Severe Klippel-Feil syndrome with Mondini malformation of inner ear
Severe Klippel-Feil syndrome with Mondini malformation of inner ear
Aqeel Abdullah Alaqeel1,&
1Children Hospital, King Fahad Medical City, Riyadh, Saudi Arabia
Aqeel Abdullah Alaqeel, Children Hospital, King Fahad Medical City, Riyadh, Saudi Arabia
Klippel-Feil syndrome is defined as the fusion of cervical vertebra with associated congenital anomalies but was rarely reported to be associated with Mondini Malformation. We report a newborn girl with severe neck extension, computed tomography (CT) of the neck after birth showed fusion of the fifth, sixth, and seventh cervical vertebrae, compatible with Klippel-Feil Syndrome and CT temporal bone showed choclear dysplasia with incomplete number of turns that is compatible with Mondini Malformation.
Klippel-Feil Syndrome is a rare congenital disorder characterized by fusion of two cervical vertebrae or more at any level. Klippel-Feil Syndrome uncommonly has been reported with inner ear malformation. Mondini Malformation is a complex malformation in which the normal cochlear two and a half turn spirals were replaced by a hypoplastic coil of one and a half turns because of an absence of the interscalar septum .
We report a unique case of a neonate delivered by elective cesarean section to a 38-year-old mother G8 P6 +1. Antenatal scan showed severe neck extension, and was suspected to have Cystic Hygroma. Birth weight was 3470 grams. Apgars were 6 at 1 minute and 8 at 5 minutes respectively. The head appeared to be placed directly on the trunk posteriorly between the shoulders, with restricted neck movements. Baby was of short stature (42 cm) with a short and webbed neck. A low hair line was noted. Scapulae were higher than normal and no dysmorphic features. The Baby was immediately intubated after birth and mechanically ventilated to secure the airway and was extubated to nasal cannula with acceptable oxygen saturation at 5 days of age.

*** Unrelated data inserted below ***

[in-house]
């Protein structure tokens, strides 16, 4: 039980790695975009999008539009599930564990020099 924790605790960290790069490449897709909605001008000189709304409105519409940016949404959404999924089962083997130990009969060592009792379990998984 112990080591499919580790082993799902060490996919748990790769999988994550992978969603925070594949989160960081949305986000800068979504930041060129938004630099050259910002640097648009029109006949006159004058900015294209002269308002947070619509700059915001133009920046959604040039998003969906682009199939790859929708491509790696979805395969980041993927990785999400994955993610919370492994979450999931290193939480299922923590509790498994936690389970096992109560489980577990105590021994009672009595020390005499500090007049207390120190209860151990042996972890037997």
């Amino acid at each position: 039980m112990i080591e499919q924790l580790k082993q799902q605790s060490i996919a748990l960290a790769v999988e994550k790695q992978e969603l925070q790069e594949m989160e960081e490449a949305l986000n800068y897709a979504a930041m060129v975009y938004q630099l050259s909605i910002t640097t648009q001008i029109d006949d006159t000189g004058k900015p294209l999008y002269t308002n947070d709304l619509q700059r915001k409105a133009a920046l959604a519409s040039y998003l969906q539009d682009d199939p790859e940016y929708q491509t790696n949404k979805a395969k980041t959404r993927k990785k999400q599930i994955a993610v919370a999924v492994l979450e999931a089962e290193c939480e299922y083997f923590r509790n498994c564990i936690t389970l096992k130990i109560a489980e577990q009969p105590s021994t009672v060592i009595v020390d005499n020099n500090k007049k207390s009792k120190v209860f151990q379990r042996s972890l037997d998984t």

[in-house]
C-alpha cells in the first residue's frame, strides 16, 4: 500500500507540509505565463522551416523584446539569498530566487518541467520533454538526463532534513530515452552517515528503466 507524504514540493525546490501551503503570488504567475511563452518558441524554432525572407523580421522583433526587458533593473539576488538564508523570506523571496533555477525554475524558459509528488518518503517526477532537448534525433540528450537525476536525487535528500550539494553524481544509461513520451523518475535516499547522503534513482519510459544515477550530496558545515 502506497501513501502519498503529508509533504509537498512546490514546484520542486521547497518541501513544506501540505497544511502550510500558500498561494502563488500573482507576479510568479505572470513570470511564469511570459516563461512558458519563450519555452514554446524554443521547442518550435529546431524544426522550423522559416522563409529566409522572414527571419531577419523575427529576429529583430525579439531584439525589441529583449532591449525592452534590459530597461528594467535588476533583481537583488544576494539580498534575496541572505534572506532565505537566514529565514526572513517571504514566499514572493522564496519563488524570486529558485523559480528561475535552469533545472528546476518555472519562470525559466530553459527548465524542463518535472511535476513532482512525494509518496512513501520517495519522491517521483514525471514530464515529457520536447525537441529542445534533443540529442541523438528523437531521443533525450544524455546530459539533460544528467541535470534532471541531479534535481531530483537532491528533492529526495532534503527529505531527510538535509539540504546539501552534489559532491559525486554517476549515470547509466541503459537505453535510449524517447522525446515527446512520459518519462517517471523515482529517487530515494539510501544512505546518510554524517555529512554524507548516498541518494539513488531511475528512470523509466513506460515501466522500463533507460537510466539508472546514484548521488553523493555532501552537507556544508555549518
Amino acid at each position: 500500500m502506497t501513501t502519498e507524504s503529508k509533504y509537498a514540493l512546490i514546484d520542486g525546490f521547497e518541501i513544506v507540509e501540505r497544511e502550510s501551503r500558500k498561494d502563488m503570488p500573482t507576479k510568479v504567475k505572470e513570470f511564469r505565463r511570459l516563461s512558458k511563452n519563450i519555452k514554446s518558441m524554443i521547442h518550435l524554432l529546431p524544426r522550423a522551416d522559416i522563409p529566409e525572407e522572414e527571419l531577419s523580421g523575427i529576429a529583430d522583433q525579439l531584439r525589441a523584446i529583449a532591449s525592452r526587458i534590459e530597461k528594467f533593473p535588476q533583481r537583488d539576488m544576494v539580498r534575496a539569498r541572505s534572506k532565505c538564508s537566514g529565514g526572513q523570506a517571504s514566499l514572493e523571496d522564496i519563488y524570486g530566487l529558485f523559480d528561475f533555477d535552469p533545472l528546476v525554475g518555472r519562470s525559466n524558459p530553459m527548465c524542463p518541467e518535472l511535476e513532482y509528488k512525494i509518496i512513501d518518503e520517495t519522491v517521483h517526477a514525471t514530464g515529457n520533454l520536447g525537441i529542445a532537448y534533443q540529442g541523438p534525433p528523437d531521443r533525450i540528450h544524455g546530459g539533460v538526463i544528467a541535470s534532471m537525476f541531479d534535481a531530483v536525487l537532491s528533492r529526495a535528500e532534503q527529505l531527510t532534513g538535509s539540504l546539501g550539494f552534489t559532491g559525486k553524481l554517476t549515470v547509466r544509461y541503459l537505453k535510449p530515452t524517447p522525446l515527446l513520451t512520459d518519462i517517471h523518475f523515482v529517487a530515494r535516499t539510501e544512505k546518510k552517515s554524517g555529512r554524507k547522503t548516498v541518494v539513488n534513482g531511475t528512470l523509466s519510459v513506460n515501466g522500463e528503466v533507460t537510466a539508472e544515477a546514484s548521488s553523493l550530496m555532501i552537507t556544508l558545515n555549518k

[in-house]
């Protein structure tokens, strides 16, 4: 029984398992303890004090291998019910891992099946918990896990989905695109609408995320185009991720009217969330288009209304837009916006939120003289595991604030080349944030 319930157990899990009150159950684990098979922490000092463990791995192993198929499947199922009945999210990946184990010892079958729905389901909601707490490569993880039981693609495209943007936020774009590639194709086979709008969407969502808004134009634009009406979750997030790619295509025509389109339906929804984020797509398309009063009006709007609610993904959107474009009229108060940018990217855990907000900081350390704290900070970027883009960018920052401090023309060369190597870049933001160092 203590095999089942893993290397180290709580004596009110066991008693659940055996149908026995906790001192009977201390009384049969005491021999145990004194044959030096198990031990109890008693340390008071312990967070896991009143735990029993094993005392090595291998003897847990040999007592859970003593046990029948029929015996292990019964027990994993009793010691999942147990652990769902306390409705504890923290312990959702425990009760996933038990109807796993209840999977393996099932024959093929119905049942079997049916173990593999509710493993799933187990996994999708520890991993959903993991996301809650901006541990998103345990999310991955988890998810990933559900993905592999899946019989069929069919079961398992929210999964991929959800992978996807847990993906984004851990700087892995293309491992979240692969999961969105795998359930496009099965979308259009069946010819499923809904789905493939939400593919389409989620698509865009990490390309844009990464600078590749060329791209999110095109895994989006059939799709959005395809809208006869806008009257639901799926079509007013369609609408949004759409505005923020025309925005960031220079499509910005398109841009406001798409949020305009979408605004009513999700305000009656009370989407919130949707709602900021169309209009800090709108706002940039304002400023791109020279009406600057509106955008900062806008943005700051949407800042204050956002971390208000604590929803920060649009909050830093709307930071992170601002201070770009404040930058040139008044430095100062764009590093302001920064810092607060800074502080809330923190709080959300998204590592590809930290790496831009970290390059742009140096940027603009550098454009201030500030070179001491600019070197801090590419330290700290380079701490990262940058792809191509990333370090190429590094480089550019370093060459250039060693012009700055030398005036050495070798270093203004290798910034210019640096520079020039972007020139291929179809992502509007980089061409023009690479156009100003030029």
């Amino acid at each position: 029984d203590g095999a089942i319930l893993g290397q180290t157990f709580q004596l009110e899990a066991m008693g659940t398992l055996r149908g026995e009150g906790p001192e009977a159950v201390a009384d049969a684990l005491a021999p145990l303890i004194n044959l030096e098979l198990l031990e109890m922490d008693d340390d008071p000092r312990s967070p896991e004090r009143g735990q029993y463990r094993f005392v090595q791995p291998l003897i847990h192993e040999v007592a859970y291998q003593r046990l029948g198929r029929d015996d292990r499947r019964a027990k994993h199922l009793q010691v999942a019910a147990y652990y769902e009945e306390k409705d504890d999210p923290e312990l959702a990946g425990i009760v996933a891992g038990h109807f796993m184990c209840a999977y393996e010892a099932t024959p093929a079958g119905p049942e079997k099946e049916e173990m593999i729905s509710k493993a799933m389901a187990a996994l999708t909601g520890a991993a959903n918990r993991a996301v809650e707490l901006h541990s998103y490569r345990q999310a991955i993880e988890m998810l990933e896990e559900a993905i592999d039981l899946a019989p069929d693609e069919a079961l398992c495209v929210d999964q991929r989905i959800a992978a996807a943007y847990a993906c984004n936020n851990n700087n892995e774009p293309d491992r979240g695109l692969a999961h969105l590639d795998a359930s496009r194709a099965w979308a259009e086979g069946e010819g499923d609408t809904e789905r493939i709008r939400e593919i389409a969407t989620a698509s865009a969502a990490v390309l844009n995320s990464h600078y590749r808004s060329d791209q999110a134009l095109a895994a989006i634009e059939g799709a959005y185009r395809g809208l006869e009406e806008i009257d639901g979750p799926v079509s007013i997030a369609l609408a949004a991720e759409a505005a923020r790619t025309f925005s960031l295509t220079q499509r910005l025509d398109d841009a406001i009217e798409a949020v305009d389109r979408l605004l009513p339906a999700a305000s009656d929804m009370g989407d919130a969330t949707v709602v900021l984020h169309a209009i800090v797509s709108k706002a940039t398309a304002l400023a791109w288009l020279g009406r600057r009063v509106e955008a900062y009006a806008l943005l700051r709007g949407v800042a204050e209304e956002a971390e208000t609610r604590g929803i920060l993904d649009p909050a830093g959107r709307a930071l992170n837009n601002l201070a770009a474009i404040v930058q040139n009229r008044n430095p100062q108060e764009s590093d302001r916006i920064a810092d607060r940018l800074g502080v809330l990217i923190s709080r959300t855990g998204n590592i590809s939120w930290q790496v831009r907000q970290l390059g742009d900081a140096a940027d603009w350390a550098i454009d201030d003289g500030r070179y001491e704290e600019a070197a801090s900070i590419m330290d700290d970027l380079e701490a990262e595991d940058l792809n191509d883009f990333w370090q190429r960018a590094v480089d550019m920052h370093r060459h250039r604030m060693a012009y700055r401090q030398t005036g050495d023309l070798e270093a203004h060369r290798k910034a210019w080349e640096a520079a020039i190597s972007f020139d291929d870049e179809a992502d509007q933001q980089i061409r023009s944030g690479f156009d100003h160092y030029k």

Several investigations were ordered for the baby including a chromosomal analysis which was normal, cardiovascular imaging which showed atrial septal defect with small patent ductus arteriousus, and Renal and abdominal ultrasound which were unremarkable, CT neck which showed fusion of the fifth, sixth, and seventh cervical vertebrae (Figure 1), MRI spine which showed fused vertebral bodies and absent posterior elements seen throughout the cervical spine with severe hyperextension, with flattened cervical spine and splitting of the cervical portion of the cord extending up into the lower medulla (Figure 2), and CT temporal bone showed vestibular aqueduct on both sides, choclear dysplasia with incomplete number of turns that is compatible with Mondini Malformation (Figure 3).
During hospitalization the baby had frequent apneas with nasal cannula and eventually required a tracheostomy tube at 2 months of age for optimal oxygenation, after which the patient became asymptomatic. Infant hearing screening was performed on multiple settings which revealed failed hearing test for both ears that was compatible with the radiological finding, and he was planned for cochlear implantation at 6 months of age. No operation was done to correct his underlying spinal deformity.